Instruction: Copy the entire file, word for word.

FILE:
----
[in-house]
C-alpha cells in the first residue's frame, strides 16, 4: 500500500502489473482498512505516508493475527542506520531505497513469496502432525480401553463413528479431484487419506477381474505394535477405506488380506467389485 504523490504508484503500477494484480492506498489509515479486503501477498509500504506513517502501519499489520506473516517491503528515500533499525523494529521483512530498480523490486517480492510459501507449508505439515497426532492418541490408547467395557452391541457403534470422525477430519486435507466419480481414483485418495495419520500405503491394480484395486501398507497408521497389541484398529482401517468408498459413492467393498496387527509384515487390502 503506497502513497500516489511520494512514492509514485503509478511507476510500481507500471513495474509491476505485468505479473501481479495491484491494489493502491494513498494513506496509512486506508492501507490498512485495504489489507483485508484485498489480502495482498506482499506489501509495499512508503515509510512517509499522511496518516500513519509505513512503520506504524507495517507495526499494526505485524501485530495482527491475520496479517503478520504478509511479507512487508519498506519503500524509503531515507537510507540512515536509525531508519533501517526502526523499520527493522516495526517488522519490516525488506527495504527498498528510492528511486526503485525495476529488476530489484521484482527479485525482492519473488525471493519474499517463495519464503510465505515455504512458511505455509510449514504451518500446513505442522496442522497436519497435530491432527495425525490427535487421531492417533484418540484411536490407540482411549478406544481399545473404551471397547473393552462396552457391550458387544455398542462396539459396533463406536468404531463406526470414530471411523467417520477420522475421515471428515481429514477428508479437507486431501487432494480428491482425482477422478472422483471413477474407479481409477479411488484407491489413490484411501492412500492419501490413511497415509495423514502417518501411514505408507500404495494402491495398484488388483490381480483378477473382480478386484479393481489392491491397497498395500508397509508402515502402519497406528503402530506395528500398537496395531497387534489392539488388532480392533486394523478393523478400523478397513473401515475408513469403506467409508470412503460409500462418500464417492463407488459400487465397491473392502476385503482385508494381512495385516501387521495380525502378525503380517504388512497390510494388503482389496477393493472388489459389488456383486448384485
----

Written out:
[in-house]
C-alpha cells in the first residue's frame, strides 16, 4: 500500500502489473482498512505516508493475527542506520531505497513469496502432525480401553463413528479431484487419506477381474505394535477405506488380506467389485 504523490504508484503500477494484480492506498489509515479486503501477498509500504506513517502501519499489520506473516517491503528515500533499525523494529521483512530498480523490486517480492510459501507449508505439515497426532492418541490408547467395557452391541457403534470422525477430519486435507466419480481414483485418495495419520500405503491394480484395486501398507497408521497389541484398529482401517468408498459413492467393498496387527509384515487390502 503506497502513497500516489511520494512514492509514485503509478511507476510500481507500471513495474509491476505485468505479473501481479495491484491494489493502491494513498494513506496509512486506508492501507490498512485495504489489507483485508484485498489480502495482498506482499506489501509495499512508503515509510512517509499522511496518516500513519509505513512503520506504524507495517507495526499494526505485524501485530495482527491475520496479517503478520504478509511479507512487508519498506519503500524509503531515507537510507540512515536509525531508519533501517526502526523499520527493522516495526517488522519490516525488506527495504527498498528510492528511486526503485525495476529488476530489484521484482527479485525482492519473488525471493519474499517463495519464503510465505515455504512458511505455509510449514504451518500446513505442522496442522497436519497435530491432527495425525490427535487421531492417533484418540484411536490407540482411549478406544481399545473404551471397547473393552462396552457391550458387544455398542462396539459396533463406536468404531463406526470414530471411523467417520477420522475421515471428515481429514477428508479437507486431501487432494480428491482425482477422478472422483471413477474407479481409477479411488484407491489413490484411501492412500492419501490413511497415509495423514502417518501411514505408507500404495494402491495398484488388483490381480483378477473382480478386484479393481489392491491397497498395500508397509508402515502402519497406528503402530506395528500398537496395531497387534489392539488388532480392533486394523478393523478400523478397513473401515475408513469403506467409508470412503460409500462418500464417492463407488459400487465397491473392502476385503482385508494381512495385516501387521495380525502378525503380517504388512497390510494388503482389496477393493472388489459389488456383486448384485